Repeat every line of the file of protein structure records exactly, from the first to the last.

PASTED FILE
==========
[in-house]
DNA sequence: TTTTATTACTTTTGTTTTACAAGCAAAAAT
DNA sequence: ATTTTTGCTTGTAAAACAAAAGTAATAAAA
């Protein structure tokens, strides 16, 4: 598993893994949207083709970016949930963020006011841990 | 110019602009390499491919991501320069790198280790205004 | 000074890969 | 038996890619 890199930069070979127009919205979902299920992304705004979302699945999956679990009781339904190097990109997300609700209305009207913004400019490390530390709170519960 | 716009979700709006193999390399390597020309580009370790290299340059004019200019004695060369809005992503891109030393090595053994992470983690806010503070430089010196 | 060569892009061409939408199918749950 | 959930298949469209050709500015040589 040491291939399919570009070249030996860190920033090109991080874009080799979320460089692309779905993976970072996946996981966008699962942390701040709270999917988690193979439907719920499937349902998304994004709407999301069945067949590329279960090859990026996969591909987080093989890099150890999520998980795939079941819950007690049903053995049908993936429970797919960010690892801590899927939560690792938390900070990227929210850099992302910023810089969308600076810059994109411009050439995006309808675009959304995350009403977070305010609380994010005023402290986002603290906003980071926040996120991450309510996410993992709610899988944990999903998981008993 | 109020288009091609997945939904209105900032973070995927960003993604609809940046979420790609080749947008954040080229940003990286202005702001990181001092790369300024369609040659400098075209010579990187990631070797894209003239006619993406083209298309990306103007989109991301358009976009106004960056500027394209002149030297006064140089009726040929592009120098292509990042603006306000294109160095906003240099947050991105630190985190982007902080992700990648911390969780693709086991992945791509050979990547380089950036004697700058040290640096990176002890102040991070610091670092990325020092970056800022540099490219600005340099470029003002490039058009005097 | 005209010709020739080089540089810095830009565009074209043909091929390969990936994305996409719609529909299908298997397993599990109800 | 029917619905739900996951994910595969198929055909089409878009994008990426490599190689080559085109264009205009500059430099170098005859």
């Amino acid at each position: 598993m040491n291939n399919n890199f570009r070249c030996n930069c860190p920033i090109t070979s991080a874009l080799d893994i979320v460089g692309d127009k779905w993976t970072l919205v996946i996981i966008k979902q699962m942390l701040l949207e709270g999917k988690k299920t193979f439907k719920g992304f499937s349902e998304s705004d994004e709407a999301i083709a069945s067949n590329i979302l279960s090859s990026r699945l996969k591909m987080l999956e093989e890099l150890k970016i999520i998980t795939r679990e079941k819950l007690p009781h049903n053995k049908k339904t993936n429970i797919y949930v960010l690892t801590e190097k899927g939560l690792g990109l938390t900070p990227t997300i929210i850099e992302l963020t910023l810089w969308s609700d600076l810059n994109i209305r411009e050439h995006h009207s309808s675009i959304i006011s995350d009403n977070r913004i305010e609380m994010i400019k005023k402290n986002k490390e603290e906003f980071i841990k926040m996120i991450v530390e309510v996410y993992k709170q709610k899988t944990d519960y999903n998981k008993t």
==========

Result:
[in-house]
DNA sequence: TTTTATTACTTTTGTTTTACAAGCAAAAAT
DNA sequence: ATTTTTGCTTGTAAAACAAAAGTAATAAAA
């Protein structure tokens, strides 16, 4: 598993893994949207083709970016949930963020006011841990 | 110019602009390499491919991501320069790198280790205004 | 000074890969 | 038996890619 890199930069070979127009919205979902299920992304705004979302699945999956679990009781339904190097990109997300609700209305009207913004400019490390530390709170519960 | 716009979700709006193999390399390597020309580009370790290299340059004019200019004695060369809005992503891109030393090595053994992470983690806010503070430089010196 | 060569892009061409939408199918749950 | 959930298949469209050709500015040589 040491291939399919570009070249030996860190920033090109991080874009080799979320460089692309779905993976970072996946996981966008699962942390701040709270999917988690193979439907719920499937349902998304994004709407999301069945067949590329279960090859990026996969591909987080093989890099150890999520998980795939079941819950007690049903053995049908993936429970797919960010690892801590899927939560690792938390900070990227929210850099992302910023810089969308600076810059994109411009050439995006309808675009959304995350009403977070305010609380994010005023402290986002603290906003980071926040996120991450309510996410993992709610899988944990999903998981008993 | 109020288009091609997945939904209105900032973070995927960003993604609809940046979420790609080749947008954040080229940003990286202005702001990181001092790369300024369609040659400098075209010579990187990631070797894209003239006619993406083209298309990306103007989109991301358009976009106004960056500027394209002149030297006064140089009726040929592009120098292509990042603006306000294109160095906003240099947050991105630190985190982007902080992700990648911390969780693709086991992945791509050979990547380089950036004697700058040290640096990176002890102040991070610091670092990325020092970056800022540099490219600005340099470029003002490039058009005097 | 005209010709020739080089540089810095830009565009074209043909091929390969990936994305996409719609529909299908298997397993599990109800 | 029917619905739900996951994910595969198929055909089409878009994008990426490599190689080559085109264009205009500059430099170098005859």
């Amino acid at each position: 598993m040491n291939n399919n890199f570009r070249c030996n930069c860190p920033i090109t070979s991080a874009l080799d893994i979320v460089g692309d127009k779905w993976t970072l919205v996946i996981i966008k979902q699962m942390l701040l949207e709270g999917k988690k299920t193979f439907k719920g992304f499937s349902e998304s705004d994004e709407a999301i083709a069945s067949n590329i979302l279960s090859s990026r699945l996969k591909m987080l999956e093989e890099l150890k970016i999520i998980t795939r679990e079941k819950l007690p009781h049903n053995k049908k339904t993936n429970i797919y949930v960010l690892t801590e190097k899927g939560l690792g990109l938390t900070p990227t997300i929210i850099e992302l963020t910023l810089w969308s609700d600076l810059n994109i209305r411009e050439h995006h009207s309808s675009i959304i006011s995350d009403n977070r913004i305010e609380m994010i400019k005023k402290n986002k490390e603290e906003f980071i841990k926040m996120i991450v530390e309510v996410y993992k709170q709610k899988t944990d519960y999903n998981k008993t």